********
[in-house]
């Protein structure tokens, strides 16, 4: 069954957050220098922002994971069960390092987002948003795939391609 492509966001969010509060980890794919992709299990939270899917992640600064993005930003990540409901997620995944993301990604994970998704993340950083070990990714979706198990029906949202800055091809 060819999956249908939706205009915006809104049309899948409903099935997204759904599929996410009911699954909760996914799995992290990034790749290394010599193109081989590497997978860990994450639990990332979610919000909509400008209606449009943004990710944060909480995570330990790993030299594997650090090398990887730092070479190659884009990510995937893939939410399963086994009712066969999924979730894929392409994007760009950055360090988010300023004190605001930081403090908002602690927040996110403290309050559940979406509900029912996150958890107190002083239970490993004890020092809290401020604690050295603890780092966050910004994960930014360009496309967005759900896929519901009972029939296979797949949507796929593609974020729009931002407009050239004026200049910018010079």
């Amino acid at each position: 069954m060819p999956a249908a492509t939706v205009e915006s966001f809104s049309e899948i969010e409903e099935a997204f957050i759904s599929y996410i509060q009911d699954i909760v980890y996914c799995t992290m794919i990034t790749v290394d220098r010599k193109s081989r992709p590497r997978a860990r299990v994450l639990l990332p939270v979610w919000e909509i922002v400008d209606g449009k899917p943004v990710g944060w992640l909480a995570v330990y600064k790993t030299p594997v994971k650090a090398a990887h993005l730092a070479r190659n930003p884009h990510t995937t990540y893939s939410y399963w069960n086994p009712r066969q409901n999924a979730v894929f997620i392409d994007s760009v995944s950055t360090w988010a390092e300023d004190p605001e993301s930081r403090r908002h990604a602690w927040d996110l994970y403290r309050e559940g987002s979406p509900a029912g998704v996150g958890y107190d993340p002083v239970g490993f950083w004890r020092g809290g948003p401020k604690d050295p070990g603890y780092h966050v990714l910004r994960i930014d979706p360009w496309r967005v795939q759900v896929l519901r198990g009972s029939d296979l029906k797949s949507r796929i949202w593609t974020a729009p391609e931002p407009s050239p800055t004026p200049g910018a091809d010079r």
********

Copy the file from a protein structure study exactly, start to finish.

[in-house]
């Protein structure tokens, strides 16, 4: 069954957050220098922002994971069960390092987002948003795939391609 492509966001969010509060980890794919992709299990939270899917992640600064993005930003990540409901997620995944993301990604994970998704993340950083070990990714979706198990029906949202800055091809 060819999956249908939706205009915006809104049309899948409903099935997204759904599929996410009911699954909760996914799995992290990034790749290394010599193109081989590497997978860990994450639990990332979610919000909509400008209606449009943004990710944060909480995570330990790993030299594997650090090398990887730092070479190659884009990510995937893939939410399963086994009712066969999924979730894929392409994007760009950055360090988010300023004190605001930081403090908002602690927040996110403290309050559940979406509900029912996150958890107190002083239970490993004890020092809290401020604690050295603890780092966050910004994960930014360009496309967005759900896929519901009972029939296979797949949507796929593609974020729009931002407009050239004026200049910018010079």
């Amino acid at each position: 069954m060819p999956a249908a492509t939706v205009e915006s966001f809104s049309e899948i969010e409903e099935a997204f957050i759904s599929y996410i509060q009911d699954i909760v980890y996914c799995t992290m794919i990034t790749v290394d220098r010599k193109s081989r992709p590497r997978a860990r299990v994450l639990l990332p939270v979610w919000e909509i922002v400008d209606g449009k899917p943004v990710g944060w992640l909480a995570v330990y600064k790993t030299p594997v994971k650090a090398a990887h993005l730092a070479r190659n930003p884009h990510t995937t990540y893939s939410y399963w069960n086994p009712r066969q409901n999924a979730v894929f997620i392409d994007s760009v995944s950055t360090w988010a390092e300023d004190p605001e993301s930081r403090r908002h990604a602690w927040d996110l994970y403290r309050e559940g987002s979406p509900a029912g998704v996150g958890y107190d993340p002083v239970g490993f950083w004890r020092g809290g948003p401020k604690d050295p070990g603890y780092h966050v990714l910004r994960i930014d979706p360009w496309r967005v795939q759900v896929l519901r198990g009972s029939d296979l029906k797949s949507r796929i949202w593609t974020a729009p391609e931002p407009s050239p800055t004026p200049g910018a091809d010079r």